(It is impossible to know what Q. oblongata Don is. The very brief description of Don includes characters foreign to Q. incana: foliis… basi cordatis… subtùs falvescente tomentosis. The leaf is not cordate at the base in Q. incana and the tomentum is not yellowish, as in Q. lanata from India, for example. The fruits not being described, it is necessary, as the English authors have up to this day, to consider Q. oblongata Don as a doubtful species. Don himself regarded his Q. oblongata as a species not to be kept, created on an imperfect specimen, and he later made it a synonym of Q. lanata.)

Dense stand of Q, leucotrichophora, Indian Veterinary Research Institute, Mukteshar, Nainital district, Uttarakand, India
A dense stand of Quercus leucotrichophora at the Indian Veterinary Research Institute, Mukteshwar, District Nainital, Uttarakhand, India © Rajesh Thadani

Bahadur (1975) made a detailed study of the various synonyms available for Q. incana. He examined Q. lanata Sm. and Q. oblongata D. Don and after a thorough study and review of the old literature he rejected these names in favor of Q. leucotrichophora A. Camus. His attempts to locate the original specimens of Don at several European herbaria were without success. Given that the type specimen for Q. oblongata appears untraceable, the description is scanty and uses sterile material, and that earlier taxonomists have not adopted this name, he recommends that Q. oblongata not be adopted as “it is misleading and likely to create confusion later on.” It may be added that Bahadur (1975) was aware that Don’s (1825) nomenclature predates Roxburgh’s (1832) publication.

To summarize, David Don’s (1825) description of Q. oblongata was known as being older than Roxburgh’s (1832) description, but was never recognized as the valid name for banj oak. The description of Don is scanty and limited to a few words summarizing only leaf traits. It is based on a sterile specimen, which appears to be lost and hence cannot be verified. Don’s description itself appears not to be of Q. leucotrichophora but more likely of the closely resembling Q. lanata (syn. Q. lanuginosa D. Don).  Don himself recognized that his specimen was very imperfect and acknowledged that the specimen was of Q. lanata. Camus (1938) was aware of and stated these shortcomings of Don’s description and follows earlier English authors to consider Q. oblongata Don as a doubtful species. The issue was subsequently re-examined by Bahadur (1975), who also accepts Camus’s Q. leucotrichophora as the valid name and discards Don’s nomenclature of Q. oblongata.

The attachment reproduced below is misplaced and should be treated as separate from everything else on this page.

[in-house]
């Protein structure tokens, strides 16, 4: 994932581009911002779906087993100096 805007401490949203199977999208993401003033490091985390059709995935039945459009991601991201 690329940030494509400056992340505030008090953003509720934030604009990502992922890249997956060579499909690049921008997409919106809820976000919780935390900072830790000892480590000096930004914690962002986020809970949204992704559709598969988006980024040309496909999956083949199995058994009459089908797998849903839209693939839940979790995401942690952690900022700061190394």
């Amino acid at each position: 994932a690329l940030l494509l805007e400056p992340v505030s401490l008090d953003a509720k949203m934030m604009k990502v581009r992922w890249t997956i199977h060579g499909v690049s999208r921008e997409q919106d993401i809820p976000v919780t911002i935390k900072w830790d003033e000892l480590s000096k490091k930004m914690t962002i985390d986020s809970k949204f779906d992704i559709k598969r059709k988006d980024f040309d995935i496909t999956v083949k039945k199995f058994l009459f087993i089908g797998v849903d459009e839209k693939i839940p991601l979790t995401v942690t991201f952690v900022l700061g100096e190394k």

The UK champion Quercus leucotrichophora is this tree of unknown origin at Exeter University, Devon; May 2017. Image Owen Johnson
The UK Champion Quercus leucotrichophora at Exeter University, Devon © Owen Johnson

No evidence is available in recent literature that gives reasons to re-examine the validity of Q. leucotrichophora. Given also that this specific epithet has been commonly used in numerous publications and is the name that banj oak is best known by, besides being a name that well describes a distinguishing feature of this species (the white hair on the leaf), it is recommended that Q. oblongata be avoided in favor of Q. leucotrichophora. Modern plant databases such as POWO (2023) also now accept Q. leucotrichophora as the valid nomenclature.